The Separation of Church and State (from Fact)
December 12, 2009 1 Comment
There are approximately 10 locations around Tampa Bay that display billboards quoting America’s founding fathers. They reference the Web site www.NoSeparation.org, which is a shadow site for the Community Issues Council. Owned and funded by Gregg Smith with organization by Terry Kemple, the billboards proclaim the idea that the separation of church and state is a lie.
The United States was not founded as, nor was it intended to be, a secular government, said Terry Kemple president of the Community Issues Council.
The Christian message “has been excised in schools these days,” he said. Kemple, who is also a Christian minister, wants to continue to spread the message of America’s Christian heritage.
Originally, Kemple and Smith’s intention was to provide source documents through the Web site. That fell apart when a Valrico U.S. History teacher at Mulrennan Middle School started classes again. He was no longer able to work on the project of uploading source work to NoSeparation.org.
America’s founding fathers believed strongly in Judeo-Christian principles, Kemple said.
This shows in Kemple and Gregg’s choice of quotes, but the lack of source material is confounding to some.
“There’s no when or where,” John Belohlavek proclaimed. “Show me the document!”
Professor Belohlavek is an American historian at the University of South Florida. The “Age of Jefferson” is one of his courses.
One billboard quotes Thomas Jefferson, as saying “…we all agree on our obligation to the moral precepts of Jesus.”
The actual quote from Jefferson’s letter to James Fishback on September 27, 1809 reads: “We all agree in the obligation of the moral precepts of Jesus.” This is a completely different quote with a totally different meaning than what is on the billboard:
Jefferson personally engineered the separation of the Anglican Church from the state of Virginia. He also rewrote the New Testament without any of the magic, miracles or superstitions. Leaving only the moral teachings of Christ, he framed Christianity as a philosophical creed instead of a fanatical dogma.
“Jefferson saw Christ not as a savior, but as a moral teacher,” Belohlavek said. “These figures are men of the Enlightenment,” they are anything and everything, but religious fanatics.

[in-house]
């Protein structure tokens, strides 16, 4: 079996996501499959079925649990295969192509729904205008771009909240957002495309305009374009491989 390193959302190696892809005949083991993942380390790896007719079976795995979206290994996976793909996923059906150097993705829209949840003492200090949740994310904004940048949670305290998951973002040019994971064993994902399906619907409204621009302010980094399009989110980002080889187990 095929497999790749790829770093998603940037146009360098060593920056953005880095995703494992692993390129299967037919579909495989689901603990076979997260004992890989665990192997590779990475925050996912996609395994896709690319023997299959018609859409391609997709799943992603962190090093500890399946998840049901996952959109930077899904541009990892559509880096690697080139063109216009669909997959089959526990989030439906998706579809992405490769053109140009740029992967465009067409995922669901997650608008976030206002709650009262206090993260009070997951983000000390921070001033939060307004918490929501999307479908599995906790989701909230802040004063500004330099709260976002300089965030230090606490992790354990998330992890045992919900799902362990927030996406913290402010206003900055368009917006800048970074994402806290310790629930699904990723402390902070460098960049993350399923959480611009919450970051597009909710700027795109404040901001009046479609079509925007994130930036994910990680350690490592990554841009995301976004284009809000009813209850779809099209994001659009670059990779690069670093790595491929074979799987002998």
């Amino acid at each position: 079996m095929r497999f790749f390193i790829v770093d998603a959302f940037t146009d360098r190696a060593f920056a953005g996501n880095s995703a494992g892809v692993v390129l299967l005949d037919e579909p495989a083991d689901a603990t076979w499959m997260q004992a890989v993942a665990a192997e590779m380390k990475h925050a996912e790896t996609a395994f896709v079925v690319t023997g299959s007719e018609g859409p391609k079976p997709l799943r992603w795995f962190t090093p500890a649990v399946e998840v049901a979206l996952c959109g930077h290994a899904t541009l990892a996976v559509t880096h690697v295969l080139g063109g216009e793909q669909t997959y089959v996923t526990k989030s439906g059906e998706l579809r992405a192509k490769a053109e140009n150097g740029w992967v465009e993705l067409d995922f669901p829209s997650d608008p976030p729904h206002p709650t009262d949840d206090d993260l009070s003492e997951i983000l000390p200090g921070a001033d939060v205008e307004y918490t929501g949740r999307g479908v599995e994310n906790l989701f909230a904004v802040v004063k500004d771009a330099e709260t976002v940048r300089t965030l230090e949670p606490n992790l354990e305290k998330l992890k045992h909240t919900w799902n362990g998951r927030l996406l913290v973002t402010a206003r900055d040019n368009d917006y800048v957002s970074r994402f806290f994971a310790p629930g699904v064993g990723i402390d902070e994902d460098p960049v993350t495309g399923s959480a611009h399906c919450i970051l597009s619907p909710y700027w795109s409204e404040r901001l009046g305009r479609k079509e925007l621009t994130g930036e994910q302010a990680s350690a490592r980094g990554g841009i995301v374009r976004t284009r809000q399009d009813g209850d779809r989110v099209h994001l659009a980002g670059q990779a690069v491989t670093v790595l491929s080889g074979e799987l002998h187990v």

Many of the billboards contain ellipses to separate ideas or exclude key words in order to more accurately support the anti-separation argument.
A billboard, on Interstate-275 and Bearss, reads: “God who gave us life, gave us liberty.” The actual quote is subtly different: “The God who gave us life gave us liberty at the same time,” according to Thomas Jefferson’s Summary View of the Rights of British America, July 1774. The exclusion of “the” changes the meaning in a profound way, giving certainty to what was originally a very open-ended quote about a deist God.
These founders are very complicated people and cannot be pinned down, Belohlavek added.
The issue of separation of ‘church and state’ shows this clearly. Every single colony and state that had a tax-paying relationship between a church and the state government abolished it. In the pre-revolutionary period and continuing afterwards, colonists paid a tax to whatever church was the official state church in which they resided.
This tax disappeared because, for example, Lutherans did not want to pay a tax to support the official Anglican Church of Virginia, or the Congregationalist Church of Massachusetts, Belohlavek said. For example, Massachusetts was the last to separate in 1832, but in New Hampshire a Catholic could not run for public office until the 1850s.
This is not about America having a Christian theocracy, Kemple said. The founders came to America to get away from theocracy, he added.
“They believed the best way to ensure freedom of religion was to have a Judeo-Christian foundation,” Kemple said.
You would be hard pressed to find any tenet in Jesus Christ that people would be opposed to, except that Jesus is the Way. If people cannot accept that, they cannot accept his other moral principles, Kemple said.
Belohlavek had his own interpretation of America’s Christian roots. In 1837 the British outlawed dueling in England. Then-President Andrew Jackson commented that it was a “fine Christian thing to do,” but that ending dueling in America would not work. The bloody practice continued in the United States of America. There was simply no other recourse for slander or libel.